Monday, February 14, 2011

When I was not yet an adult, I often wondered if I have to pick up that lottery ticket at the corner of the school street. Strangely, thinking now, I wanted to have the finest juice in the world. Why? I had a peculiar instinct that juices make people strong to fight away bullies. I still do have juices and rather feel pleasant having such healthy alternatives than feel a little raise on my bi/triceps.

In any case, given the stupid I was then, it never crossed my mind why on earth lotteries are such a hit. And on the top of it, why do the poor buy up so many of those tickets. By definition, they should not. I intuitively felt because they are genuinely greedy to improve their living standards. But, I had my doubts over what they would do with the won money.

Latest research suggests the poor take a liking to lotteries as they feel poor.

“In Experiment 1, participants were more likely to purchase lottery tickets when they were primed to perceive that their own income was low relative to an implicit standard.

In Experiment 2, participants purchased more tickets when they considered situations in which rich people or poor people receive advantages, implicitly highlighting the fact that everyone has an equal chance of winning the lottery.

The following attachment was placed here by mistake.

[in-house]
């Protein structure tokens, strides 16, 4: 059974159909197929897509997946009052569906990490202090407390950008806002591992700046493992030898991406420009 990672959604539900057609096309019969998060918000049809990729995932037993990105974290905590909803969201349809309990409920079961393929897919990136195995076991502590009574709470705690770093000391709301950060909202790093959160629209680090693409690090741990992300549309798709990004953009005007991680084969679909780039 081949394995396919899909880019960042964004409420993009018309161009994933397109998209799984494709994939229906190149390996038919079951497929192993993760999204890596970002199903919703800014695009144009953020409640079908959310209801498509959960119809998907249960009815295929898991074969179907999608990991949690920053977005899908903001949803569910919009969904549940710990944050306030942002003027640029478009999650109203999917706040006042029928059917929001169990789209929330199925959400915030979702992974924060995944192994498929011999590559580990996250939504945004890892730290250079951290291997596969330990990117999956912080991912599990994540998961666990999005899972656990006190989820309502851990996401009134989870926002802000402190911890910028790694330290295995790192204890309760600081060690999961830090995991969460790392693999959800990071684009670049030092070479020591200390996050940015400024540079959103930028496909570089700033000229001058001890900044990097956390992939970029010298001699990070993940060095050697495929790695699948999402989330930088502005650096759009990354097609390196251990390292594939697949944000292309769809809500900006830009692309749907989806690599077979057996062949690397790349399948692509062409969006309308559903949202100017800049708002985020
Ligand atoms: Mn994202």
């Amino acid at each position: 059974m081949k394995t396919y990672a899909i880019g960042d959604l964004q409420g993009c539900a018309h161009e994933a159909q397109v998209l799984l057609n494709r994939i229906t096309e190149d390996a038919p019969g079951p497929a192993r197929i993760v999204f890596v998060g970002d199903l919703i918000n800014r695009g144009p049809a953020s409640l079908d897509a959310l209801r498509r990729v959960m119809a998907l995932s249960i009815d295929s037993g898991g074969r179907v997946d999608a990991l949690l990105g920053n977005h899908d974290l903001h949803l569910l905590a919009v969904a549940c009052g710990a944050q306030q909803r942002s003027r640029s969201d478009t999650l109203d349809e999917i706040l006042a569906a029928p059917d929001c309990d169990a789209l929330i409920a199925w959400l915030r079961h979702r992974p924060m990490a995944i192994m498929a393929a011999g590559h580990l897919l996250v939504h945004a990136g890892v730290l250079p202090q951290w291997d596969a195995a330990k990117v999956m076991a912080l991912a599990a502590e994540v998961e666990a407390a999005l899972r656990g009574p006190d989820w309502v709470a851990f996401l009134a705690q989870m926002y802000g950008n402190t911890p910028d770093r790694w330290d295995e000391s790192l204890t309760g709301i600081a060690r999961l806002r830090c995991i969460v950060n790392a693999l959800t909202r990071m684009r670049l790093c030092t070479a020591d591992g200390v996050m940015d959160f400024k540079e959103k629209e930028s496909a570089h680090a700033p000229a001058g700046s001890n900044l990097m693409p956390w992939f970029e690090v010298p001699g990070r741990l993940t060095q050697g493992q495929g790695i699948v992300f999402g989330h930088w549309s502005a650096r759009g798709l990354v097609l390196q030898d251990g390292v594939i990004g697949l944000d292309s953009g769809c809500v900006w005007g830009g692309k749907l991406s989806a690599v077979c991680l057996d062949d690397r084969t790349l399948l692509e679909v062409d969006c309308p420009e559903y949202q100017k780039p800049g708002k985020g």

The study neatly illuminates the positive feedback loop of government-run lotteries. The games naturally appeal to poor people, which causes them to spend disproportionate amounts of their income on lotteries, which helps keep them poor, which keeps them buying tickets…”

So are the poor condemned to suffer this fate? Can something be done to mollify this situation?

The behavioural economist, George Lowenstein suggests:

“…states could promote and offer more games that appeal to wealthier players, such as Powerball, and not those popular with poorer players, such as instant scratch-off tickets.”

Ah! We keep on scratching those tickets and feel wealthier, while becoming lot poorer.

Lowenstein adds:

“financial institutions [can] issue investment instruments that have lottery-like qualities (for example, offered in small amounts, available at many convenient points of purchase, provide a small chance of a large upside) but offer a positive rate of return, providing the pleasure of playing the lottery without the steep cost. In many other countries “prize bonds” or other savings instruments are available that pay lottery winnings in place of, or in addition to, regular interest. Regulations in the United States have stymied the development of such offerings.”

Maybe, that is why when kids win on TV, they are given certificates to be redeemed when they grow up. But, are we the really grown-ups any better “rationally”?

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